An Oral History of Brewing’s Sexiest Label
Creating one of Texas' most beloved IPAs.
Written by Kenny Gould
Photography by Lone Pint
“Hop dealers are like drug dealers. You call and have to ask, ‘What do you got?’ because we’re looking for rare stuff that you can’t find all year round.”
This is how Trevor Brown describes buying hops for Lone Pint, the Magnolia, Texas-based brewery that he co-founded with his wife, sister, and his sister’s husband, head brewer Blake Niederhofer. Today, their best-selling Yellow Rose IPA is one of craft beer’s greatest success stories — light malt background; citrusy grapefruit, pineapple, and blueberry notes; an eye-catching label — but it almost never came to production, ironically because of the very hop that made it famous.
As a student at Penn State University, Brown took a weekend trip to Toronto that changed his life. On a whim, he bought a standard homebrew kit from a store in Canada (he wasn’t drinking age yet in America) and made the first batch in his dorm room.
“It tasted like nail polish remover,” Brown said. “But it didn’t kill us so we drank it anyways, and it just got better from there.”
For twenty years, Lone Pint was a homebrewing operation in Trevor’s garage, where he and his sister tinkered with recipes. Then, in 2006, he was sitting around a table with his wife, his sister, and her husband when they decided to open a brewery.
“We were going to pull the trigger in 2007, but there was a hop shortage, and all the macro guys were substituting small citrusy American hops” and buying up all the hop accounts, Brown said. “So I couldn’t get anything until 2011, and it wasn’t until 2012 when we finally opened.”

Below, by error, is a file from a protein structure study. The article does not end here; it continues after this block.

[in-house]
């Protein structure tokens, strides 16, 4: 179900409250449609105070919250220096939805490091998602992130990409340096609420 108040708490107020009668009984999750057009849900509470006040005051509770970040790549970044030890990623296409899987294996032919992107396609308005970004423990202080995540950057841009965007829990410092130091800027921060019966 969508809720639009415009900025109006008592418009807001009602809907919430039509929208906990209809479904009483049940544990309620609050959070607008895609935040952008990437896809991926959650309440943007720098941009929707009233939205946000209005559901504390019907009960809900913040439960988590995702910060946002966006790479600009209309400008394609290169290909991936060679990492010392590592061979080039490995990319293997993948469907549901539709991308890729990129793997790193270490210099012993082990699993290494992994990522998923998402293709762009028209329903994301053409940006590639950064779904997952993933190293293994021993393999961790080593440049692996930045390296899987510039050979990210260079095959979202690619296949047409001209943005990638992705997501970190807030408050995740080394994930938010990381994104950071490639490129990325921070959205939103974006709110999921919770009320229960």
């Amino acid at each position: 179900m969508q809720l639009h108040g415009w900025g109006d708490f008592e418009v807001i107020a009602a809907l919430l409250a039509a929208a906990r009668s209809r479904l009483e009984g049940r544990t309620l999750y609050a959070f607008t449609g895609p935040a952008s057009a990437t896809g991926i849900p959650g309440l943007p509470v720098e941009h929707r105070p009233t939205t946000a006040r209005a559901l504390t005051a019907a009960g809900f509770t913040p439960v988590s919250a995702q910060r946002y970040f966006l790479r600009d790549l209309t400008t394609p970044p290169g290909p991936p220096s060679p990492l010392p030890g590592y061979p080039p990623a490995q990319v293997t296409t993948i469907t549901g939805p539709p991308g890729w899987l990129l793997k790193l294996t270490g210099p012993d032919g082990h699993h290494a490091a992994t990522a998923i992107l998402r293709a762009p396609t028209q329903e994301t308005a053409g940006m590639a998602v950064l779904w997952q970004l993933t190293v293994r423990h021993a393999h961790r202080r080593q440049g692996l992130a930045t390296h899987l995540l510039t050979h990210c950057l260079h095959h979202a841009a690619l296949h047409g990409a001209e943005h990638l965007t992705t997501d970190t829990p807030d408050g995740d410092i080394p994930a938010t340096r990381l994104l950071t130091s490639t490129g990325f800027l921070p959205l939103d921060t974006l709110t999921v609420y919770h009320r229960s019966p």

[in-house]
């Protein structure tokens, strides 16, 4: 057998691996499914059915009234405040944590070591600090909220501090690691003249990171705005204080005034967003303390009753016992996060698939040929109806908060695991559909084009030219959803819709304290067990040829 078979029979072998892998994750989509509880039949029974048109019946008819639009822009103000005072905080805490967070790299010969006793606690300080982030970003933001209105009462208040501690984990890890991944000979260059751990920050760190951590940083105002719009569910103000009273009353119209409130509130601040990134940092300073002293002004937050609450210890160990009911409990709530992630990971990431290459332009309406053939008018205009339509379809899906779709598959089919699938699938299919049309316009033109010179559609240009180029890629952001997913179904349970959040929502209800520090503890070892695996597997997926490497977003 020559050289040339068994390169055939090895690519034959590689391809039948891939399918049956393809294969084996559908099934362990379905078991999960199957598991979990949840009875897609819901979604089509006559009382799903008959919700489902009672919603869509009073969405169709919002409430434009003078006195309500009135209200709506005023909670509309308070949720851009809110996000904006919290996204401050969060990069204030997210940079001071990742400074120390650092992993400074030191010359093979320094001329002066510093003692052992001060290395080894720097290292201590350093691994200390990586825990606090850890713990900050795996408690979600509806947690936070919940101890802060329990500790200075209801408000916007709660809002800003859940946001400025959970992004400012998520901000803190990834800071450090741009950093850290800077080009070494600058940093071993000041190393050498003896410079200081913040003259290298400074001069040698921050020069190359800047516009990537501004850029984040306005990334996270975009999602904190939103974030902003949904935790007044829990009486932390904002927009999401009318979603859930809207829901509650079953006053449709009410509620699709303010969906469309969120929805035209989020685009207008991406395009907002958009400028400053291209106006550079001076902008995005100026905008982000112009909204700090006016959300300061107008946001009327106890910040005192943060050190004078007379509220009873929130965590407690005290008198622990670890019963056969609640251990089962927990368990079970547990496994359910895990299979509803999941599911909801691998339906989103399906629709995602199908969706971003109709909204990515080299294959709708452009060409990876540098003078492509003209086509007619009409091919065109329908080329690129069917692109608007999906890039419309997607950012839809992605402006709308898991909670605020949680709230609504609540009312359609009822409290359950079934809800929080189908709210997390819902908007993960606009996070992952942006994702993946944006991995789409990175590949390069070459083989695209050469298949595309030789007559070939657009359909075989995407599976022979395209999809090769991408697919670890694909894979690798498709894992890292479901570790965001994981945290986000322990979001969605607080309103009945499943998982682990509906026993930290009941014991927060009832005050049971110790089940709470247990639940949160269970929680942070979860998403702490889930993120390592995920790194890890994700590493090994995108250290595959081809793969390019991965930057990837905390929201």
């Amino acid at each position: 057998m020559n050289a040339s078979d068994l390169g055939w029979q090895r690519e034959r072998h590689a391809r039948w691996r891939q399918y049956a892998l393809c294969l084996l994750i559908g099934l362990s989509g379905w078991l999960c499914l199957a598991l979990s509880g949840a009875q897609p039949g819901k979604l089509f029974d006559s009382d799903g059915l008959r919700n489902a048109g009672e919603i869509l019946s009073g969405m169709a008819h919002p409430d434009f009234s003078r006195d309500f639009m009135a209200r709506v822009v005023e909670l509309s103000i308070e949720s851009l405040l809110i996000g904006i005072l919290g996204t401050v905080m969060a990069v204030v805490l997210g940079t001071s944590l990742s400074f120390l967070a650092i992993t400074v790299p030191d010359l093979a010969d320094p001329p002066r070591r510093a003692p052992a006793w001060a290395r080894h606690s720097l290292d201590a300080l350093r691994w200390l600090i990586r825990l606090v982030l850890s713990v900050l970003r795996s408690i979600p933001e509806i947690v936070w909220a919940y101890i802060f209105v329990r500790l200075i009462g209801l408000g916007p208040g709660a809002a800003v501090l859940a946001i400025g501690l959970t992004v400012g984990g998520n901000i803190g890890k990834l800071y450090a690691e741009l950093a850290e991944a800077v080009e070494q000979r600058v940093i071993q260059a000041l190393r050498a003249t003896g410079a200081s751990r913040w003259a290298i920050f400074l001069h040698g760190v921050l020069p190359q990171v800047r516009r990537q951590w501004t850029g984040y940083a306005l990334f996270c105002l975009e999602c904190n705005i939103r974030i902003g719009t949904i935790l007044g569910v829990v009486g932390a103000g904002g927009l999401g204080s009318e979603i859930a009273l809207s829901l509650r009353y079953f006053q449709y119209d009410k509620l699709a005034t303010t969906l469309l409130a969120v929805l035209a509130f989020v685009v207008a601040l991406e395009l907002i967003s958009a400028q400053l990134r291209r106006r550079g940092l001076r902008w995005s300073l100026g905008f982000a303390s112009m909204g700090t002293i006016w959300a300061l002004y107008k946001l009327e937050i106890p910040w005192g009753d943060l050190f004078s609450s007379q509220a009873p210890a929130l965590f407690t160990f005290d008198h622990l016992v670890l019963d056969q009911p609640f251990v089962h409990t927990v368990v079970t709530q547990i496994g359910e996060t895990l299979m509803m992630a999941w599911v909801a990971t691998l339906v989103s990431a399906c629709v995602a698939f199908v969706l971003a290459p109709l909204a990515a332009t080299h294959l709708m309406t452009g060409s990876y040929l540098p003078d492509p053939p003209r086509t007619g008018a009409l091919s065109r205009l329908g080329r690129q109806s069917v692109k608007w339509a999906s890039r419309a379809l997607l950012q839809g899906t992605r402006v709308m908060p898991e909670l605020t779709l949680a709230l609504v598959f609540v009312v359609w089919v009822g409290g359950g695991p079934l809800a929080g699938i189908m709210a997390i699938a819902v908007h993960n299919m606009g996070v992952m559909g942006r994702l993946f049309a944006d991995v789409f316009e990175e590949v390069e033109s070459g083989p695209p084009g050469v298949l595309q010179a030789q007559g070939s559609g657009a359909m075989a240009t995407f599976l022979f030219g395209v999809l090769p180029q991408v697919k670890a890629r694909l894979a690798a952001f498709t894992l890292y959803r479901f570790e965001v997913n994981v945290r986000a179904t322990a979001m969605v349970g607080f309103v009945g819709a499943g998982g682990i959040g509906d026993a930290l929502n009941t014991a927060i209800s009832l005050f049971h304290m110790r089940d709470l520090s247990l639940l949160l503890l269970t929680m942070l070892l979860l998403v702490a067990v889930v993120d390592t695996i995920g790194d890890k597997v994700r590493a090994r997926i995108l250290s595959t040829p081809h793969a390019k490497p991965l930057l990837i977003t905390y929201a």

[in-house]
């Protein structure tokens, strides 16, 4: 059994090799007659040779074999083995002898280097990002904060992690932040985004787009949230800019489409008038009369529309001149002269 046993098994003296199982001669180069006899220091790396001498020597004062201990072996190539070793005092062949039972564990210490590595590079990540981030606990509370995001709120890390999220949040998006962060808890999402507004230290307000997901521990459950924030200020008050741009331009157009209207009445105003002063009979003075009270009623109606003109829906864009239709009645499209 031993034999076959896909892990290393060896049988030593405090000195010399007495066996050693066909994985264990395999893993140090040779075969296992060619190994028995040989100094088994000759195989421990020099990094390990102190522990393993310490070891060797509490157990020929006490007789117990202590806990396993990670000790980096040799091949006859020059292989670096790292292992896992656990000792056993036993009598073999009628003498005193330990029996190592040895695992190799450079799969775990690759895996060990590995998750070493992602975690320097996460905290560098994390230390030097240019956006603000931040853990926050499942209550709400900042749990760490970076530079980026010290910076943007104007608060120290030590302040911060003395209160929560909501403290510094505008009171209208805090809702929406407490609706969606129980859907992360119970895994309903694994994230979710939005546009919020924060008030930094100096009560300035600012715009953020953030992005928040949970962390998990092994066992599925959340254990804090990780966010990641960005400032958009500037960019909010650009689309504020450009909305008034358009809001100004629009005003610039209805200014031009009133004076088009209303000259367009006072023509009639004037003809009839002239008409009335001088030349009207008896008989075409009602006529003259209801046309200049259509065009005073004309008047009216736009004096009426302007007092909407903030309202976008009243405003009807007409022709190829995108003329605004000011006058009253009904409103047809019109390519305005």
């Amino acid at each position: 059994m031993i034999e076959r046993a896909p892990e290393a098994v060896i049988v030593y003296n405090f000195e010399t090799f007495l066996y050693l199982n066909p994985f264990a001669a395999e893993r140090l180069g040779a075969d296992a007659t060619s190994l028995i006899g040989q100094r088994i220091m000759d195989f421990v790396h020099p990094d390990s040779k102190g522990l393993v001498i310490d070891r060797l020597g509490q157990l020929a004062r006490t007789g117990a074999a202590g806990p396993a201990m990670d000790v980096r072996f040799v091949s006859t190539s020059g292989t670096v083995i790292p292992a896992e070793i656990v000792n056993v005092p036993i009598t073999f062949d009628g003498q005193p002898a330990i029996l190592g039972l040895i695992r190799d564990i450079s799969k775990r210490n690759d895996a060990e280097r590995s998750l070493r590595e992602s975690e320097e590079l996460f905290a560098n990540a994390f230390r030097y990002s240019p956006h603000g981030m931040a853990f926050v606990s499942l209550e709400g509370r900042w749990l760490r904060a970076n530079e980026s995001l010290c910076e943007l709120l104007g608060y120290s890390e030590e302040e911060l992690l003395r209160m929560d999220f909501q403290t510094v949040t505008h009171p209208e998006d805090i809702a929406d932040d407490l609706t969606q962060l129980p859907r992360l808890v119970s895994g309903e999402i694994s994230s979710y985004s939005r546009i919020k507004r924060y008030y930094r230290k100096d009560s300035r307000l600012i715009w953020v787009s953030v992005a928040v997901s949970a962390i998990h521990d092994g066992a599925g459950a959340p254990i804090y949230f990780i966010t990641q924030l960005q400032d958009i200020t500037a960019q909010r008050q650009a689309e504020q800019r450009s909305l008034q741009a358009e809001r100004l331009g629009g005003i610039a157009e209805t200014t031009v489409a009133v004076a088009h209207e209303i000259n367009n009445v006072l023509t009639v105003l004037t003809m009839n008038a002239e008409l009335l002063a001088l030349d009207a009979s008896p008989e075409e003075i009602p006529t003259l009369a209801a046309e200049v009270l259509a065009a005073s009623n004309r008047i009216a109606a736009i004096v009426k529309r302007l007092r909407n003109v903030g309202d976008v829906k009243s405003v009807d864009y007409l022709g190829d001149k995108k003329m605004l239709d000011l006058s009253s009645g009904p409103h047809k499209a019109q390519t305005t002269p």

The Label: Legend has it that the Yellow Rose is Emily Morgan, a folk heroine and woman of color born in 1815, whose beauty helped Texans win the Battle of San Jacinto.
Tasting notes: chalk-white head with a very clean malt backbone. The hops impart strong grapefruit, pineapple, and blueberry flavor and aroma. A strong beer that is extremely quaffable.
That’s when his hop dealer offered him Mosaic hops, which, in 2012, were an experimental hop that no one knew much about. But Trevor knew that Mosaic was the daughter of Simcoe, which he enjoyed using, so he took a chance. As it turns out, great hops often produce terrible hops as offspring, and vice versa — Brown calls the practice of hop mating “black magic” — but the risk worked in Brown’s favor. (He was making a SMaSH IPA, so he only needed one type of hop anyway.) Today, Mosaic is one of the most fashionable hops in American brewing.
One of the brewery’s first hires, assistant brewer Alex Bennett, drew Yellow Rose’s distinctive label, which features a woman with a flower behind her ear standing in front of hop plants.
“I’d either do a really laughable sketch of a concept or I’d describe the things I’d like to see in the label, but the final artwork was always lightyears beyond what I expected to see,” Brown said. His favorite label, which Alex designed for a Lone Pint Double IPA called The Jabberwocky, shows a winged monster carrying a sword and a giant hop.
Yellow Rose is more than a classic; it’s a testament to risk and gutsy play calls. Although Brown thought he’d make the beer once, it now makes up seventy-five percent of the 7,000 barrels that Lone Pint produces annually.